What does spontaneous recovery mean in psychology?

Spontaneous recovery can be defined as the reappearance of the conditioned response after a rest period or period of lessened response. If the conditioned stimulus and unconditioned stimulus are no longer associated, extinction will occur very rapidly after a spontaneous recovery.

What is spontaneous recovery in psychology quizlet?

spontaneous recovery. the reappearance after a pause of a conditioned stimulus.

What is the difference between extinction and spontaneous recovery?

Extinction Doesn’t Mean It’s Gone Forever

Allowing several hours or even days to elapse after a response has been extinguished can result in the spontaneous recovery of the response. Spontaneous recovery refers to the sudden reappearance of a previously extinct response.

Which of the following best describes spontaneous recovery?

Which of the following best describes spontaneous recovery? … Spontaneous recovery occurs when the unconditioned stimulus is presented after extinction.

What is spontaneous recovery ABA?

Spontaneous recovery occurs after the behavior starts to go away and can happen even without reinforcement. You could be doing everything right and all of a sudden the behavior will pop back up.

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What is an example of spontaneous recovery?

When you ring the bell, your dog runs to the kitchen and sits by his food bowl. After the response has been conditioned, you stop presenting food after ringing the bell. … Your dog rushes into the room and waits by his bowl, exhibiting a perfect example of spontaneous recovery of the conditioned response.

What are three main effects of extinction psychology?

2) The three main effects of extinction is that the rate of responding decreases, the response variability increases, and there is an increase in emotions (frustration).

What is spontaneous behavior?

Spontaneous behavior is performed “without any constraint, effort, or premeditation.” It’s thereby understandable as “unplanned” or “impromptu” (Webster’s New World Dictionary/WNYThesaurus). … Inevitably, then, such behavior exposes us to risk, puts our welfare in jeopardy.

What are the 3 stages of conditioning?

The three stages of classical conditioning are before acquisition, acquisition, and after acquisition.

What are extinction skills?

Extinction refers to a procedure used in Applied Behavioral Analysis (ABA) in which reinforcement that is provided for problem behavior (often unintentionally) is discontinued in order to decrease or eliminate occurrences of these types of negative (or problem) behaviors.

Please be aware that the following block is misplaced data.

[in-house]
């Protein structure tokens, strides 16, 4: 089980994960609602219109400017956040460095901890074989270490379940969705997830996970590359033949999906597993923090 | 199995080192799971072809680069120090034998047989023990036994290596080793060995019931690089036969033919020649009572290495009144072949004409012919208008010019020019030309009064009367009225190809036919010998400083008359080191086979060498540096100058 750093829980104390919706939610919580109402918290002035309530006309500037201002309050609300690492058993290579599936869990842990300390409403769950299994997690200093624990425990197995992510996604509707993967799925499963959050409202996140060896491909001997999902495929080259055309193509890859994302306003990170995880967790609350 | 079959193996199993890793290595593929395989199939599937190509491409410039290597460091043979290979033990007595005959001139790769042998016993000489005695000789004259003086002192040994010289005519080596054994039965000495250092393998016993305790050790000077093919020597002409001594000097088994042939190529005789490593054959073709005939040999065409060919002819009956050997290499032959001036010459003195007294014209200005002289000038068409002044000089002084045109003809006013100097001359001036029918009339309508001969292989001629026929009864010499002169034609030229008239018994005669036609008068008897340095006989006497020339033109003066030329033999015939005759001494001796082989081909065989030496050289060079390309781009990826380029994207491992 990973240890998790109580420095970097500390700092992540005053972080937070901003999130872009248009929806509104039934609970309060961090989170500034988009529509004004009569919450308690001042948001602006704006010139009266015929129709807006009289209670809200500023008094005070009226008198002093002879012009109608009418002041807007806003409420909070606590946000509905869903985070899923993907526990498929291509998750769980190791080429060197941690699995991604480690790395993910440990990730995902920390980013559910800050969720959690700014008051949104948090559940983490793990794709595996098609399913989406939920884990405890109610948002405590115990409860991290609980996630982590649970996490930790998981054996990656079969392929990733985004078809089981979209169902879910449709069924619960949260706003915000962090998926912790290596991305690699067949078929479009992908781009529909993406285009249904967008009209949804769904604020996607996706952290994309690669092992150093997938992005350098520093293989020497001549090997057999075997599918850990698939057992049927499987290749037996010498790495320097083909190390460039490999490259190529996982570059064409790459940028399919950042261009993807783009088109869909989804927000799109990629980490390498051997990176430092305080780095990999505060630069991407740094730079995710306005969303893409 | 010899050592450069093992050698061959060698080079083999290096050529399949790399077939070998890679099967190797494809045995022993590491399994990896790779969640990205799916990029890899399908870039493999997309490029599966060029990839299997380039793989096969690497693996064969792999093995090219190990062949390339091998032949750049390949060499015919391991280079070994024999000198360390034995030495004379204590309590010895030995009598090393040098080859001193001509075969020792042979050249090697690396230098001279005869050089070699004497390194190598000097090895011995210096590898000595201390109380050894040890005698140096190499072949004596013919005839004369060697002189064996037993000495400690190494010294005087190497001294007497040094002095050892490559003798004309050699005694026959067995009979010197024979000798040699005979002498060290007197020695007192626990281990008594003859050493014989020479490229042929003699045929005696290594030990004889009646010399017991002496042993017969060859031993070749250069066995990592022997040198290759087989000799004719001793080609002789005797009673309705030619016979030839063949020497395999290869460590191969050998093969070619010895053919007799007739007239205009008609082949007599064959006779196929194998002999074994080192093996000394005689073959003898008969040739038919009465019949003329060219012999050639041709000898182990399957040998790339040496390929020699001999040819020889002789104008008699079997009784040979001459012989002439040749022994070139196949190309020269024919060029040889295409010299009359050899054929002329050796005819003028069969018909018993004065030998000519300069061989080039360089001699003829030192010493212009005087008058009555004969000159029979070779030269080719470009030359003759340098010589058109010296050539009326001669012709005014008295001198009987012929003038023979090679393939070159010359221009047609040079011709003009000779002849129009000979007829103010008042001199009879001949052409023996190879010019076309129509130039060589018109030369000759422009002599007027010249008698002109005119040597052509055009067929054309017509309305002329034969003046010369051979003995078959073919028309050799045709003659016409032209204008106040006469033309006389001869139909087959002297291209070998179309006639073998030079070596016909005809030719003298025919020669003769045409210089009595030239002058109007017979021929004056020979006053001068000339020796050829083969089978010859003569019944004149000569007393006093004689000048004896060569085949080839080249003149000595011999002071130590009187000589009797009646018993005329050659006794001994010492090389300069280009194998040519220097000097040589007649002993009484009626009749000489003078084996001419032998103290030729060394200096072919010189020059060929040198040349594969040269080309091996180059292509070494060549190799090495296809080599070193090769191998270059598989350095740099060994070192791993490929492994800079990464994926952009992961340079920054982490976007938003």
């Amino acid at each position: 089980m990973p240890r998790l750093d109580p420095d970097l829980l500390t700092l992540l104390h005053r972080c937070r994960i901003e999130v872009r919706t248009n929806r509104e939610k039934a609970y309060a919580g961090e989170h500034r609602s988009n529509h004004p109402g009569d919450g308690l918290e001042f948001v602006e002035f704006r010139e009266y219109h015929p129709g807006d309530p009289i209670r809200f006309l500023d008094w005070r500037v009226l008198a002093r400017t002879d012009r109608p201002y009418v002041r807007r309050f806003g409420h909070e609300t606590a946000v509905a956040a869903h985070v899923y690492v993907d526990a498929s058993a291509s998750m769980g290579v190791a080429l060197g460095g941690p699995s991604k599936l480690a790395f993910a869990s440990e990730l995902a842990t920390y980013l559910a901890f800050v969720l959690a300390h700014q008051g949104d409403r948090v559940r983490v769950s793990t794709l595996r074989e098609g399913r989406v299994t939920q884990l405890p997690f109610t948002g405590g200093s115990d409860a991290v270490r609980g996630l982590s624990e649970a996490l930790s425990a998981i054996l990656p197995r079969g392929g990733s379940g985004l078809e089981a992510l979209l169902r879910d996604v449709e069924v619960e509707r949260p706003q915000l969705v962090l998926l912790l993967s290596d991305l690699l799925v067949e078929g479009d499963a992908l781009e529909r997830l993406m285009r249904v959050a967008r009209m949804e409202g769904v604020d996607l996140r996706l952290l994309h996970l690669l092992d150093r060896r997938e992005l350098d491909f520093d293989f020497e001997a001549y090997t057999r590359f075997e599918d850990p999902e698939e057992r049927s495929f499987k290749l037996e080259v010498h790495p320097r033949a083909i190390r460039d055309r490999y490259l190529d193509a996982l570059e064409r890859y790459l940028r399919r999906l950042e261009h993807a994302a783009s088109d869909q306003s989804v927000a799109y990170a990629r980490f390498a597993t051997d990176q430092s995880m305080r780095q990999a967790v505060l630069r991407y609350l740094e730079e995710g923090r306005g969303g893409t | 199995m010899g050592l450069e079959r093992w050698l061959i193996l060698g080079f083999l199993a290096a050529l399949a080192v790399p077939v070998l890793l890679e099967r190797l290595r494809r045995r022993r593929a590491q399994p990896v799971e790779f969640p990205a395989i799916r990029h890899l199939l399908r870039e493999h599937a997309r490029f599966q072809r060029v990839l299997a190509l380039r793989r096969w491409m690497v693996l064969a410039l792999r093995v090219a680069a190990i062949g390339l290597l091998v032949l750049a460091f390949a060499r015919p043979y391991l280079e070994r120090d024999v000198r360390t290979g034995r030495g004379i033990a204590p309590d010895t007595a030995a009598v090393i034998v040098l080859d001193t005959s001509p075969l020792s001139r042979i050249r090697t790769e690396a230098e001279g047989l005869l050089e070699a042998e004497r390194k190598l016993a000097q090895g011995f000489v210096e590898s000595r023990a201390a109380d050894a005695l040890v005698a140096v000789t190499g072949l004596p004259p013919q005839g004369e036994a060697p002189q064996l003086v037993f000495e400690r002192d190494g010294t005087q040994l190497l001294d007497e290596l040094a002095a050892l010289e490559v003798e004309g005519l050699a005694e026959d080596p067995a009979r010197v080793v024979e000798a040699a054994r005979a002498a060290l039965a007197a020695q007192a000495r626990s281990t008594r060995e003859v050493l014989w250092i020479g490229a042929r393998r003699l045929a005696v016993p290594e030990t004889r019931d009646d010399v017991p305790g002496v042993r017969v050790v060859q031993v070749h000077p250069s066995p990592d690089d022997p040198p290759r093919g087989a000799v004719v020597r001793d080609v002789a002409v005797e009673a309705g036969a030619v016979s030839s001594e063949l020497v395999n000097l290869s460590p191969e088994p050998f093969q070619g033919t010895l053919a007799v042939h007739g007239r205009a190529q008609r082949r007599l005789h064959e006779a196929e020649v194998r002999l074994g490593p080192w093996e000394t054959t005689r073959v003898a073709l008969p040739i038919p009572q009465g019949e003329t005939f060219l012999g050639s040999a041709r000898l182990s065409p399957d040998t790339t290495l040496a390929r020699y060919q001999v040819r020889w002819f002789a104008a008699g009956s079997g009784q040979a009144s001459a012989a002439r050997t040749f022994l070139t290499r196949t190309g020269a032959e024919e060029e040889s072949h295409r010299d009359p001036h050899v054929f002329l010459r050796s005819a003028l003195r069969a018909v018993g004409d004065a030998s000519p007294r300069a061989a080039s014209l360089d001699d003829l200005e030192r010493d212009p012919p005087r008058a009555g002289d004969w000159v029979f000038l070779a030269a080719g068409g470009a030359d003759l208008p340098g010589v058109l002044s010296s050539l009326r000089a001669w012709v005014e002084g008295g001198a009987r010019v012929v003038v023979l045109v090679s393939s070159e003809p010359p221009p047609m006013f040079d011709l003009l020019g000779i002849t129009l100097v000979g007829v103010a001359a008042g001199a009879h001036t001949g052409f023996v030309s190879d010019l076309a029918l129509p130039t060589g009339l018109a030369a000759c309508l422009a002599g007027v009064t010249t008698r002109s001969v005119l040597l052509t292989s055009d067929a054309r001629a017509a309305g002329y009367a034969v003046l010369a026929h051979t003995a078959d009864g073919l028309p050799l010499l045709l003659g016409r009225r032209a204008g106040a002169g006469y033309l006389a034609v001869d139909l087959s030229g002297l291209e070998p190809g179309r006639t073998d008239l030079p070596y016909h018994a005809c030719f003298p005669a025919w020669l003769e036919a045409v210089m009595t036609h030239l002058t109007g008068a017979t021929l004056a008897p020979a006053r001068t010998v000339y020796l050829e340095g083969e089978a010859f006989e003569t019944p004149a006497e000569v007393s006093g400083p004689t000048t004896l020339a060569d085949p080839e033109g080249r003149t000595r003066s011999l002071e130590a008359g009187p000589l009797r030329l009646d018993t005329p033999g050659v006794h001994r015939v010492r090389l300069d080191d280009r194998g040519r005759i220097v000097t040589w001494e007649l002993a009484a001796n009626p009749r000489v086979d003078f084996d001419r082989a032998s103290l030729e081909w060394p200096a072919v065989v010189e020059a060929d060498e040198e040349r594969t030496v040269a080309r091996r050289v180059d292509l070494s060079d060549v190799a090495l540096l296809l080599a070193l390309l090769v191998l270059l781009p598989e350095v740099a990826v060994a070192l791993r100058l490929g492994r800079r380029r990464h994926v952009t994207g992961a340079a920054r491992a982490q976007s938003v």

Which of the following is an example of positive punishment?

The following are some examples of positive punishment: A child picks his nose during class (behavior) and the teacher reprimands him (aversive stimulus) in front of his classmates. A child touches a hot stove (behavior) and feels pain (aversive stimulus).

What produces spontaneous recovery of a learned response?

Under what circumstances do we see spontaneous recovery of a learned response? After a response is extinguished, the subject is given a delay and then tested again. Your clock makes a clicking sound just before the alarm goes off.

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What do you mean by spontaneous generalization?

Spontaneous Generalization

Connectionist networks may be designed so that they can retrieve information from cues that are too vague to match a particular memory and provide a generalized picture of what is common to the memories that match the cues.

What is the process by which a stimulus increases the chances of preceding behavior occurring again?

A learned stimulus. … Where people and animals learn to do certain things, and not to do certain things. Reinforcement. The process by which a stimulus increases the chances that the preceding behavior will occur again.

When a previously conditioned response decreases and eventually disappears what has occurred?

extinction: One of the basic phenomena of learning that occurs when a previously conditioned response decreases in frequency and eventually disappears. fixed-interval schedule: A schedule that provides reinforcement for a response only if a fixed time period has elapsed, making overall rates of response relatively low.

What is the difference between a primary and a conditioned reinforcer?

What is the difference between primary and conditioned reinforcers? Primary: A consequence that maintains behavior (reinforcer), and no learning is required for this consequence to serve as a reinforcer. Conditioned: It is a consequent stimulus that acquired reinforcing properties during the lifetime of the organism.

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